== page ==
Roger Bigod, presumably, was infertile; he had no children with either Aline Basset or his second wife Alicia, sister of Count William III of Hainault and Holland and aunt of Edward III's queen Philippa. He died in 1306, having made arrangements with Edward I about his earldom, which passed to the king's son Thomas of Brotherton: Edward II bestowed the earldom of Norfolk on his half-brother in December 1312 when Thomas was twelve, shortly after the birth of the future Edward III had displaced him as heir to the throne. The earldom, later dukedom, of Norfolk passed to Thomas's daughter Margaret and thence to her descendants the Mowbrays (her elder daughter and co-heiress Elizabeth Segrave married John, Lord Mowbray).
Great post! The Earl of Norfolk sounds like a nice guy ... wonder if his attempt somehow traumatized the Despenser family -- or gave them ideas. (Seriously ... couldn't the Despensers think of other first names besides "Hugh" for the heirs?)
Absolutely! In the mid-1320s, three of them were active: Hugh the Elder, Hugh the Younger, and Hugh the Younger's son Hugh. Guh.
Enjoyed finding out about the earlier history of the Despencer family. Perhaps they could have gone on to have 'Hugh the even younger'? :)
I'm reminded of a passage in John Julius Norwich's book about Venice where he mentions a family who named all of their sons Alvise. Not just all of their eldest sons, ALL of their sons. He said he had renewed respect for Venetian genealogists after trying to untangle them from each other.
As for the delightful Earl of Norfolk -- I understand why such a law would exist if there were a living child of the marriage, but what was the justification for giving the surviving spouse rights if the child had died long ago? Was a loophole beloved by the unscrupulous or was it intentional?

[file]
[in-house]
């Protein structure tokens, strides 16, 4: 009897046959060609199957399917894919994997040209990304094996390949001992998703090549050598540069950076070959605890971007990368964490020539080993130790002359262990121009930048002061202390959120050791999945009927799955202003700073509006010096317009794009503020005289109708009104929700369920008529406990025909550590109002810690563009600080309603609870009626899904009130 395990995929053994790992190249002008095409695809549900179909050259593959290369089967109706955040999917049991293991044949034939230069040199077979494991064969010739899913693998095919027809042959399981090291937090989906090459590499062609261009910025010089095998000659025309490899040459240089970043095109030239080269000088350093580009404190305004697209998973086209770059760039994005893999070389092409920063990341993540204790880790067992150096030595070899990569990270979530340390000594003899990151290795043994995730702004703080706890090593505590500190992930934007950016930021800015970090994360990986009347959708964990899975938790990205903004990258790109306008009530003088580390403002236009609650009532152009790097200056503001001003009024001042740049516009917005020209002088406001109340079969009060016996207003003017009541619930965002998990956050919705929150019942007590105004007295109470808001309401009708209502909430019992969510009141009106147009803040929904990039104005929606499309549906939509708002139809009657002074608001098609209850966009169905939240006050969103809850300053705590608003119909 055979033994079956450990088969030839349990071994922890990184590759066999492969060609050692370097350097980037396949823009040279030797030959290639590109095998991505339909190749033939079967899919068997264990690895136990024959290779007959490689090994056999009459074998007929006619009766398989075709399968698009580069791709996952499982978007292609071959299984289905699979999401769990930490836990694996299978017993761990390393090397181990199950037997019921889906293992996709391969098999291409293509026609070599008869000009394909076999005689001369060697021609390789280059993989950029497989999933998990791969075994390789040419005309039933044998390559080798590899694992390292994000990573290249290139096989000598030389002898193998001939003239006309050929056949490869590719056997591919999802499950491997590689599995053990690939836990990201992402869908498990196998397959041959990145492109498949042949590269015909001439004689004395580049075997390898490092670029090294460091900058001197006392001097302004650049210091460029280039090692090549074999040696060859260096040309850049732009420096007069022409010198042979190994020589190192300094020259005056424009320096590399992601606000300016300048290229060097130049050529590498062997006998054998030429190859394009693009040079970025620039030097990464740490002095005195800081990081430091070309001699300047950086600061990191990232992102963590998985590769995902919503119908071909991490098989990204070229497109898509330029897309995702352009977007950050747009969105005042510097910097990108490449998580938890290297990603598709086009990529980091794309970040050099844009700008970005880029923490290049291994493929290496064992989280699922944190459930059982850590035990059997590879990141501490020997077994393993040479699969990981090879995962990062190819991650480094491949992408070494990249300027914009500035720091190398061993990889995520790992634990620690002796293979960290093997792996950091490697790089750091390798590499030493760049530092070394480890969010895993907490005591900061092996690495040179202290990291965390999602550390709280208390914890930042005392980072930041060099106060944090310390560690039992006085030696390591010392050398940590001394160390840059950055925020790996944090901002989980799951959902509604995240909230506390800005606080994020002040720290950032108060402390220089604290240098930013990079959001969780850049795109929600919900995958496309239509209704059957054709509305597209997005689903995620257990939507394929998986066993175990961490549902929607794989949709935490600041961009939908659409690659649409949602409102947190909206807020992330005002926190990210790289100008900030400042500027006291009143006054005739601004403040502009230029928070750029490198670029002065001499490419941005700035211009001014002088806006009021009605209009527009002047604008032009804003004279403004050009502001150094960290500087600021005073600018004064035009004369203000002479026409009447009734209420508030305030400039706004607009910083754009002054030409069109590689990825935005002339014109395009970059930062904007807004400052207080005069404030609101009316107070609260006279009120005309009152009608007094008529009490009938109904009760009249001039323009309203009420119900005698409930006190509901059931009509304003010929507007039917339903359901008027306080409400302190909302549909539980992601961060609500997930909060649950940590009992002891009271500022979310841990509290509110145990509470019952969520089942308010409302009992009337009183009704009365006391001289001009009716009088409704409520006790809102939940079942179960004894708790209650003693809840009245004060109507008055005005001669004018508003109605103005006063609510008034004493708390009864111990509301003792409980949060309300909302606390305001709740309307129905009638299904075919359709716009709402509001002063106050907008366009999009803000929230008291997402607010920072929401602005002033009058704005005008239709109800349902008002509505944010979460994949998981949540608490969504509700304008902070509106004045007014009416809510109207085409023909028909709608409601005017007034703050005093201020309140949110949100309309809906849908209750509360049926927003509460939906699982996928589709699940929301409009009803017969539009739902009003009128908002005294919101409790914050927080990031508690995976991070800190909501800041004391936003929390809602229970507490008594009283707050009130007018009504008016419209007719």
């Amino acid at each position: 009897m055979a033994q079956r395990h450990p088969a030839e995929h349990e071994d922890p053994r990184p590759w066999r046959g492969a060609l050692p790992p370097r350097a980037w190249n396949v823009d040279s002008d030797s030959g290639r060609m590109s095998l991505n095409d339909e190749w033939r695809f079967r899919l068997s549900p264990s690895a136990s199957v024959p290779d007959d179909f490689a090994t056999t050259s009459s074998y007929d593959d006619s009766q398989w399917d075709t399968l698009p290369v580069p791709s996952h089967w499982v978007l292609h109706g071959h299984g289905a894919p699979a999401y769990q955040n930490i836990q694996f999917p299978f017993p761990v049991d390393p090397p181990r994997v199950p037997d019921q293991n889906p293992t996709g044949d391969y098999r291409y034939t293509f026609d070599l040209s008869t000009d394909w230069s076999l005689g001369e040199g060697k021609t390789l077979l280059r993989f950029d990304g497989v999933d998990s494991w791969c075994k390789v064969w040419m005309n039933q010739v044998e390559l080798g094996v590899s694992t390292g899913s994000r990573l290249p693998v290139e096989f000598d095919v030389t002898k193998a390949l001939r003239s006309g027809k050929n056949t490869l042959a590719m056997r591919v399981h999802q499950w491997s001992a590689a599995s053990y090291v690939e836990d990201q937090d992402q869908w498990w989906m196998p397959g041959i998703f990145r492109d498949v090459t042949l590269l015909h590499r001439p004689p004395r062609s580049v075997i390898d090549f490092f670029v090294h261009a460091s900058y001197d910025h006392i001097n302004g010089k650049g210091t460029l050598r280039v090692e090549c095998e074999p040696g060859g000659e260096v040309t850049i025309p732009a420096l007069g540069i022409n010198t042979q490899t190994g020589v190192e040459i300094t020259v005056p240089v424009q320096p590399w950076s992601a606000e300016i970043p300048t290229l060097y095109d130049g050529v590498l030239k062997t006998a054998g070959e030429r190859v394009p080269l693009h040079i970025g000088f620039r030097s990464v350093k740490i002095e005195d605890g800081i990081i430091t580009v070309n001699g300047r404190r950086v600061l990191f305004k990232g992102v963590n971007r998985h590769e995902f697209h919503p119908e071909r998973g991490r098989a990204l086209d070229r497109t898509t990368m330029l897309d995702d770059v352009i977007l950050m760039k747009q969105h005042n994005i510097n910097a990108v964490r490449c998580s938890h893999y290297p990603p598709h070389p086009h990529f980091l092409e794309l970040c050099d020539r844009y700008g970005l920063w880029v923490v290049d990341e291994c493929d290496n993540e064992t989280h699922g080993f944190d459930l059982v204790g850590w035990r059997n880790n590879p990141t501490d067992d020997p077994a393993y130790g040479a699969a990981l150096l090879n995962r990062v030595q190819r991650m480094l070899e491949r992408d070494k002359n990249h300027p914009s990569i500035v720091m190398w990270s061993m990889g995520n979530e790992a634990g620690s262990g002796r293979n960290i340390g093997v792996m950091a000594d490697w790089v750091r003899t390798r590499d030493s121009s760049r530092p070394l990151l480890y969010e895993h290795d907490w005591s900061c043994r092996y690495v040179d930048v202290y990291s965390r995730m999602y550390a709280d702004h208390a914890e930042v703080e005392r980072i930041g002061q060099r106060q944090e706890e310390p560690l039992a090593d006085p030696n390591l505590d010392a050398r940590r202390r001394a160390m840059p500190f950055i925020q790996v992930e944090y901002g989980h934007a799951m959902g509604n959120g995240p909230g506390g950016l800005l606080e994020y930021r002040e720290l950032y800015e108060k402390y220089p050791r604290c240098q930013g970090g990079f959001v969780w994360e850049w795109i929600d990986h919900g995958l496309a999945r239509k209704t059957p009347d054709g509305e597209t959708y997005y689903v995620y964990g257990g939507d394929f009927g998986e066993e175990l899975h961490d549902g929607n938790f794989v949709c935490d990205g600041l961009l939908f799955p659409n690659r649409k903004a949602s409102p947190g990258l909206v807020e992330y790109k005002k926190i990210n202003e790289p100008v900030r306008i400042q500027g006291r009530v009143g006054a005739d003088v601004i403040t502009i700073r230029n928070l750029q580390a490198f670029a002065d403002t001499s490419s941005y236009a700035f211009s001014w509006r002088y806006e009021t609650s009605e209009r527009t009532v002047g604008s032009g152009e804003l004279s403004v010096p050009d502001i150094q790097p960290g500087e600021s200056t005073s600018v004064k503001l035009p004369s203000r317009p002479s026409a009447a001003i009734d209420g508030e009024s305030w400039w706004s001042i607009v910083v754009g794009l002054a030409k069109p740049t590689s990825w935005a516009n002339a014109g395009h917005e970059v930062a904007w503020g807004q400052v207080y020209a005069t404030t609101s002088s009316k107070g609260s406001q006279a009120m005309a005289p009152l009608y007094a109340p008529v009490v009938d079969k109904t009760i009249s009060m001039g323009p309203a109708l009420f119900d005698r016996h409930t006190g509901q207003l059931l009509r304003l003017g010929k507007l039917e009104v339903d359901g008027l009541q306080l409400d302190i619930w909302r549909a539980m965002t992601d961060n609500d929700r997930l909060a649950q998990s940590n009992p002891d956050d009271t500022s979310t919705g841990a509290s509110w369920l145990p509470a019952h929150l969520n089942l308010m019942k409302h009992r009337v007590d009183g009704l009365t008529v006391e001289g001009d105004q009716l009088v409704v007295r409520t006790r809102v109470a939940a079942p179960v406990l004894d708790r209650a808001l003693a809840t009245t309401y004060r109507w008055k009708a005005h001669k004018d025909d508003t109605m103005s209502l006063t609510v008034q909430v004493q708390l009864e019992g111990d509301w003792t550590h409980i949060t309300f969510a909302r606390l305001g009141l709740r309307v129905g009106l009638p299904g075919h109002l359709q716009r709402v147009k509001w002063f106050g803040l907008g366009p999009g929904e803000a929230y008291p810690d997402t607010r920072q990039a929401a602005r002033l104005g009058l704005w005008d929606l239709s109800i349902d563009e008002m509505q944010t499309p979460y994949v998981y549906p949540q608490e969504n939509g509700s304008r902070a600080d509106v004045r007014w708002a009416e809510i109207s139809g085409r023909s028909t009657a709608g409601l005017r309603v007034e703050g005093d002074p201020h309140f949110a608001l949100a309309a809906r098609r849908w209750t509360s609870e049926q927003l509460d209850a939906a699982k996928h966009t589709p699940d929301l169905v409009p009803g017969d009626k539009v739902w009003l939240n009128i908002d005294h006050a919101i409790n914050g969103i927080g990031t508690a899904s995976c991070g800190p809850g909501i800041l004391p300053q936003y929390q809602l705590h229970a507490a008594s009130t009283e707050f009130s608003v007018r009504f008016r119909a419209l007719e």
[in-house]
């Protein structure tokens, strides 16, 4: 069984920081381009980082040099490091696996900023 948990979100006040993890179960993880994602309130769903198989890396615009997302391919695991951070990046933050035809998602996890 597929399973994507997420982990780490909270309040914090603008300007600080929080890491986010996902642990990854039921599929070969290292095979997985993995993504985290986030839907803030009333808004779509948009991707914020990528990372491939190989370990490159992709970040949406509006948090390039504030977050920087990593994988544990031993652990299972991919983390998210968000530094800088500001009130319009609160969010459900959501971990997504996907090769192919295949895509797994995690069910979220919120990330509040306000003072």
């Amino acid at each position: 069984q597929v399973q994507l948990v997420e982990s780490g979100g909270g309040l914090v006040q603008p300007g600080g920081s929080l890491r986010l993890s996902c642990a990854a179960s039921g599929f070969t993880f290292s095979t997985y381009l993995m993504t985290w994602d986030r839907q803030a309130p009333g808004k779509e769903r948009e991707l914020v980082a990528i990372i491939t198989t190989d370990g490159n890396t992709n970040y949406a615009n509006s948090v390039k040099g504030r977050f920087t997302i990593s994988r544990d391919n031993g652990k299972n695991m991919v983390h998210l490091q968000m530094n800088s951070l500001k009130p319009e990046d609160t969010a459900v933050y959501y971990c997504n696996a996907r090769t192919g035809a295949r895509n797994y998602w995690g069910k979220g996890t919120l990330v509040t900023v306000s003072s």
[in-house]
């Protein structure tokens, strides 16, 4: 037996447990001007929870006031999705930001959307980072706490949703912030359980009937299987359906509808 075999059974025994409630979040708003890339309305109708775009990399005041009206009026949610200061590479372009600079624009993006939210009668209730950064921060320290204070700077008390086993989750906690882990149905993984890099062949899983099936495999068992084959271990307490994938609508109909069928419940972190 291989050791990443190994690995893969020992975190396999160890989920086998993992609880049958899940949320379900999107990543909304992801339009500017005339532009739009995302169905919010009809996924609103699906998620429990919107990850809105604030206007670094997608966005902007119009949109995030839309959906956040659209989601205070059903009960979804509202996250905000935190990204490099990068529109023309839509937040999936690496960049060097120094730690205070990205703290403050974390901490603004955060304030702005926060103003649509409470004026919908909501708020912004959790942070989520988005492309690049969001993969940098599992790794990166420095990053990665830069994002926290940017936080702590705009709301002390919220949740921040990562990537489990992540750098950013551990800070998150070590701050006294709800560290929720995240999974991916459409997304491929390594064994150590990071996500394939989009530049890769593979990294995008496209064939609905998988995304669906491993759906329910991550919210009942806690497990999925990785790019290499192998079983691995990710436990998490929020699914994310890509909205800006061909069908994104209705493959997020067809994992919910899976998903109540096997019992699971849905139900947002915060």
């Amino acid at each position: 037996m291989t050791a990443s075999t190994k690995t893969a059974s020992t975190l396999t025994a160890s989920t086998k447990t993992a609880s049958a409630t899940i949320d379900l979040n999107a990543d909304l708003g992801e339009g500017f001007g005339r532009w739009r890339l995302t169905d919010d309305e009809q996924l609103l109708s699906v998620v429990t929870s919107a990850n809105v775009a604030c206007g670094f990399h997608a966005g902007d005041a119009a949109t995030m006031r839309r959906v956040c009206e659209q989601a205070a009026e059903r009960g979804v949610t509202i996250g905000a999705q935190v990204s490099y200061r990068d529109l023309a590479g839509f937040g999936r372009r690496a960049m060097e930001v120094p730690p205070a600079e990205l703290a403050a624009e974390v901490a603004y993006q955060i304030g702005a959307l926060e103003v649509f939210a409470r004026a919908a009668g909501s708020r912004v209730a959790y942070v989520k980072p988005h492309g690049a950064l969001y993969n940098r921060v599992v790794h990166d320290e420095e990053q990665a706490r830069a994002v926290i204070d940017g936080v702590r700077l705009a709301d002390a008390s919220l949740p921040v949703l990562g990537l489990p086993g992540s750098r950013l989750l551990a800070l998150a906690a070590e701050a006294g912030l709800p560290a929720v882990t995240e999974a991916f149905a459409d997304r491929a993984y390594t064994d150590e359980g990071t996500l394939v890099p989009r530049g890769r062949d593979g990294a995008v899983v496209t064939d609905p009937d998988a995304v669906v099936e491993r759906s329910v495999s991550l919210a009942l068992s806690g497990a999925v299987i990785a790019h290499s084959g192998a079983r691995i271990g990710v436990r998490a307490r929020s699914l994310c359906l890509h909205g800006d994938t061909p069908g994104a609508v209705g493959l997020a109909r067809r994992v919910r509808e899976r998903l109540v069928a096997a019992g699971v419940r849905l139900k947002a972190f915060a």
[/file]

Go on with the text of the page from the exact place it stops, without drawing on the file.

Anerje, 'Hugh the even younger' was Hugh the younger's son, who was active from the mid-1320s to his death in 1349 ;)
Sonetka, I'm not sure about the law, though I remember Thomas, Lord Berkeley (1353-1417) being a beneficiary of it, and holding the Lisle lands of his late wife Margaret for a quarter of a century after her death.
It is perhaps a bit hard to criticise the Despencers for lacking imagination in names at a time when the royal family produced four Edwards in a row. (Is it true, as I've heard, that the practice of numbering English kings arose because identifying them by patronymics became confusing when you had two Edward fitz Edwards in succession?)
Thank you, that was very interesting- as is your whole blog.
I have a question, though. Do you know why Hugh the Elder`s mother was, even after marrying again, still called "la Depensere"? Is there any indication it was perhaps her own choice? Or am I being obtuse and the reason is obvious?
Anyway, really fascinating.
P.S. Regarding the names: I think the Bigods were not a whole lot more creative than the Despensers; as far as I recall, their heirs were, in turn, called Roger and Hugh since the early 12th century until the Roger you mentioned. Imagine he had also been called Hugh...
To be fair, Edward II was only the fourth son of Edward I. Edward I chose the names John, Henry and Alfonso for his first three. One of them would have become king instead of another Edward if he'd lived.
Yeah, documents of Edward II's reign call him 'King Edward son of King Edward' whereas his father was 'King Edward son of King Henry'. 'King Edward son of King Edward son of King Edward' for Edward III was getting a bit much.
Hi Michi! Sorry, I missed your comment before! Women often kept the name of their first husband during later marriages, but this was normally when their first husband was of higher rank. It's interesting that Aline kept Hugh's name, which must have been her own choice and tends to indicate that she remembered him with affection.
Yes, like the Mortimers with Roger and Edmund, another example!